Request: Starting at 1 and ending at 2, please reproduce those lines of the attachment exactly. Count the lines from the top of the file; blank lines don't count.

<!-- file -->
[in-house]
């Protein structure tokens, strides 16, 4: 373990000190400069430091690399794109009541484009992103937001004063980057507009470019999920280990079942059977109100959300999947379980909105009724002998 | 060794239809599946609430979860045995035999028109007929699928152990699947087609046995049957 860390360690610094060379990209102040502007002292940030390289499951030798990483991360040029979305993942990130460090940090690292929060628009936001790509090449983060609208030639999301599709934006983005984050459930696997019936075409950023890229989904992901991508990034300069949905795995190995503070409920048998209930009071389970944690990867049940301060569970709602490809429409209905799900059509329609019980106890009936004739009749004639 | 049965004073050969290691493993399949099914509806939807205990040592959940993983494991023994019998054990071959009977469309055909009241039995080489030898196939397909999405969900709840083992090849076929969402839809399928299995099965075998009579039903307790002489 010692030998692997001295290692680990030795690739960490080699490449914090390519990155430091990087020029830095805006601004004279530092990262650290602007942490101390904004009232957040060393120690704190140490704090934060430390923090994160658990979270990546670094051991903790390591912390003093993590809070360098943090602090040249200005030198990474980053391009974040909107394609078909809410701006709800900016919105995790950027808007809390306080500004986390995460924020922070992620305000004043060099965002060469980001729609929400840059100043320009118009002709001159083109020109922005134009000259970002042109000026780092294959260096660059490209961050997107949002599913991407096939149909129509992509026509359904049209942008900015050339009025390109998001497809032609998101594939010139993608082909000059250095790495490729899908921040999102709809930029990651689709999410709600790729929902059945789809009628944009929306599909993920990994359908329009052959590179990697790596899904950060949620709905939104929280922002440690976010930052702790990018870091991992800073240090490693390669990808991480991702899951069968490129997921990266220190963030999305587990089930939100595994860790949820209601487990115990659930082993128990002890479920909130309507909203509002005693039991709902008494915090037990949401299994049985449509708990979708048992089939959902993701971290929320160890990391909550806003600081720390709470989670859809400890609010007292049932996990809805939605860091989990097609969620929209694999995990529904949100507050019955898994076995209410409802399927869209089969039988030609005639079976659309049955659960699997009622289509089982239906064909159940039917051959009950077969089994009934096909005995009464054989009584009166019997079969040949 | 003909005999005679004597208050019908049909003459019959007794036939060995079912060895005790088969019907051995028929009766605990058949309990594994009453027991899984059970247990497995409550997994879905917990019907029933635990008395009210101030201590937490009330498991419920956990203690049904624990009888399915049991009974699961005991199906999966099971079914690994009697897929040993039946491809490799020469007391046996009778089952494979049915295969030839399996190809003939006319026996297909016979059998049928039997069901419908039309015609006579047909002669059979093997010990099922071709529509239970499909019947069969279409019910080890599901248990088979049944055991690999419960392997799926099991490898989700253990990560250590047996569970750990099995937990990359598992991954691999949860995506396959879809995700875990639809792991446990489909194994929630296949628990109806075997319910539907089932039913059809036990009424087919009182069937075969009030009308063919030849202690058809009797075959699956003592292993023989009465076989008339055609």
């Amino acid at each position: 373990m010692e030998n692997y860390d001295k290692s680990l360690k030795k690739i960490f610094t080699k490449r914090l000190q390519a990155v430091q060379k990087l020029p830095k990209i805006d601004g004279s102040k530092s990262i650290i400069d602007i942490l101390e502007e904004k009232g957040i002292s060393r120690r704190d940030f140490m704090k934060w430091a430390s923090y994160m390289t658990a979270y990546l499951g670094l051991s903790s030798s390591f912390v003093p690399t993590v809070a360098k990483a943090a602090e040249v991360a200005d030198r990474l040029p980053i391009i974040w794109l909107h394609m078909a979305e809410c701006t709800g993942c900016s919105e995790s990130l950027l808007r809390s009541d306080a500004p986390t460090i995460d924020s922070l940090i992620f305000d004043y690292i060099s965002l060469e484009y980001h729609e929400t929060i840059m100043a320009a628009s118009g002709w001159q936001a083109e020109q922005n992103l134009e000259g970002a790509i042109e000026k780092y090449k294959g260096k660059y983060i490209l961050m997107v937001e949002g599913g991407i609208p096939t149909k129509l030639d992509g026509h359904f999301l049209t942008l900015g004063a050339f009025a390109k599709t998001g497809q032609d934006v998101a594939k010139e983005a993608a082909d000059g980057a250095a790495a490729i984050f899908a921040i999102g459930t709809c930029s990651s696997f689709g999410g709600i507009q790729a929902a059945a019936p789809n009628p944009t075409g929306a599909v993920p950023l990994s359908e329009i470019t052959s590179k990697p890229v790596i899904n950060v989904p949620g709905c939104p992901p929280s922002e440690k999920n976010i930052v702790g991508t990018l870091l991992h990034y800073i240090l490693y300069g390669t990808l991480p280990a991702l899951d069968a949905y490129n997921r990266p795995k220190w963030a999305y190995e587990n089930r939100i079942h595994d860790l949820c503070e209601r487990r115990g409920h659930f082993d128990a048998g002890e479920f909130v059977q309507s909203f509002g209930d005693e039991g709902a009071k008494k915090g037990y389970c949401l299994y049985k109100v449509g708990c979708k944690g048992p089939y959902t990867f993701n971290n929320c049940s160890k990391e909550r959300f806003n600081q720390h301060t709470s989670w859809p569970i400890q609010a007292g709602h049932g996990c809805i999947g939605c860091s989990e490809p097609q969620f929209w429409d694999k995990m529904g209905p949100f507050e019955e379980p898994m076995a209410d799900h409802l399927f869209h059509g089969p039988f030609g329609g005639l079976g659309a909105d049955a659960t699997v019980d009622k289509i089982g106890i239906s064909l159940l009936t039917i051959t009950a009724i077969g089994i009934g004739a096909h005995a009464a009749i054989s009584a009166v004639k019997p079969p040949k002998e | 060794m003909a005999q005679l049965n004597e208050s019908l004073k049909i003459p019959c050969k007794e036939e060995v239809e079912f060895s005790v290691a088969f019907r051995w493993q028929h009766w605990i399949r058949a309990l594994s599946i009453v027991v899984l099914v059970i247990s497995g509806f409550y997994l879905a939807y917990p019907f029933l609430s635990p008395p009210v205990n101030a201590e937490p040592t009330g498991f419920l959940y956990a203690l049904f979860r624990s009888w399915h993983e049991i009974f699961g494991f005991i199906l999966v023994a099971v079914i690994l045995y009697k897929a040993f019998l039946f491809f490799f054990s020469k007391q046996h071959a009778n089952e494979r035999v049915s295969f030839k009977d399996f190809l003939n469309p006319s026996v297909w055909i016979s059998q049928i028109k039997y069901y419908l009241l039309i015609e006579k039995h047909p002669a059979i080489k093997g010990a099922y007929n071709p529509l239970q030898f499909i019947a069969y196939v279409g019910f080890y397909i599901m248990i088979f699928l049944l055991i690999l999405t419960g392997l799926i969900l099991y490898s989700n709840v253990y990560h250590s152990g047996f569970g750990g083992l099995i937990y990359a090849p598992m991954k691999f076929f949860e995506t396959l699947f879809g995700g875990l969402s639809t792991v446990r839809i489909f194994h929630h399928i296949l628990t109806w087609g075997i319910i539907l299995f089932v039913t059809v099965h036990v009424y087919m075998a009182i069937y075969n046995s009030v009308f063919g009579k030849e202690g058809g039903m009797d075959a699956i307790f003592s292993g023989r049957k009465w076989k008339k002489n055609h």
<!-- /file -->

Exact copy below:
[in-house]
């Protein structure tokens, strides 16, 4: 373990000190400069430091690399794109009541484009992103937001004063980057507009470019999920280990079942059977109100959300999947379980909105009724002998 | 060794239809599946609430979860045995035999028109007929699928152990699947087609046995049957 860390360690610094060379990209102040502007002292940030390289499951030798990483991360040029979305993942990130460090940090690292929060628009936001790509090449983060609208030639999301599709934006983005984050459930696997019936075409950023890229989904992901991508990034300069949905795995190995503070409920048998209930009071389970944690990867049940301060569970709602490809429409209905799900059509329609019980106890009936004739009749004639 | 049965004073050969290691493993399949099914509806939807205990040592959940993983494991023994019998054990071959009977469309055909009241039995080489030898196939397909999405969900709840083992090849076929969402839809399928299995099965075998009579039903307790002489 010692030998692997001295290692680990030795690739960490080699490449914090390519990155430091990087020029830095805006601004004279530092990262650290602007942490101390904004009232957040060393120690704190140490704090934060430390923090994160658990979270990546670094051991903790390591912390003093993590809070360098943090602090040249200005030198990474980053391009974040909107394609078909809410701006709800900016919105995790950027808007809390306080500004986390995460924020922070992620305000004043060099965002060469980001729609929400840059100043320009118009002709001159083109020109922005134009000259970002042109000026780092294959260096660059490209961050997107949002599913991407096939149909129509992509026509359904049209942008900015050339009025390109998001497809032609998101594939010139993608082909000059250095790495490729899908921040999102709809930029990651689709999410709600790729929902059945789809009628944009929306599909993920990994359908329009052959590179990697790596899904950060949620709905939104929280922002440690976010930052702790990018870091991992800073240090490693390669990808991480991702899951069968490129997921990266220190963030999305587990089930939100595994860790949820209601487990115990659930082993128990002890479920909130309507909203509002005693039991709902008494915090037990949401299994049985449509708990979708048992089939959902993701971290929320160890990391909550806003600081720390709470989670859809400890609010007292049932996990809805939605860091989990097609969620929209694999995990529904949100507050019955898994076995209410409802399927869209089969039988030609005639079976659309049955659960699997009622289509089982239906064909159940039917051959009950077969089994009934096909005995009464054989009584009166019997079969040949 | 003909005999005679004597208050019908049909003459019959007794036939060995079912060895005790088969019907051995028929009766605990058949309990594994009453027991899984059970247990497995409550997994879905917990019907029933635990008395009210101030201590937490009330498991419920956990203690049904624990009888399915049991009974699961005991199906999966099971079914690994009697897929040993039946491809490799020469007391046996009778089952494979049915295969030839399996190809003939006319026996297909016979059998049928039997069901419908039309015609006579047909002669059979093997010990099922071709529509239970499909019947069969279409019910080890599901248990088979049944055991690999419960392997799926099991490898989700253990990560250590047996569970750990099995937990990359598992991954691999949860995506396959879809995700875990639809792991446990489909194994929630296949628990109806075997319910539907089932039913059809036990009424087919009182069937075969009030009308063919030849202690058809009797075959699956003592292993023989009465076989008339055609």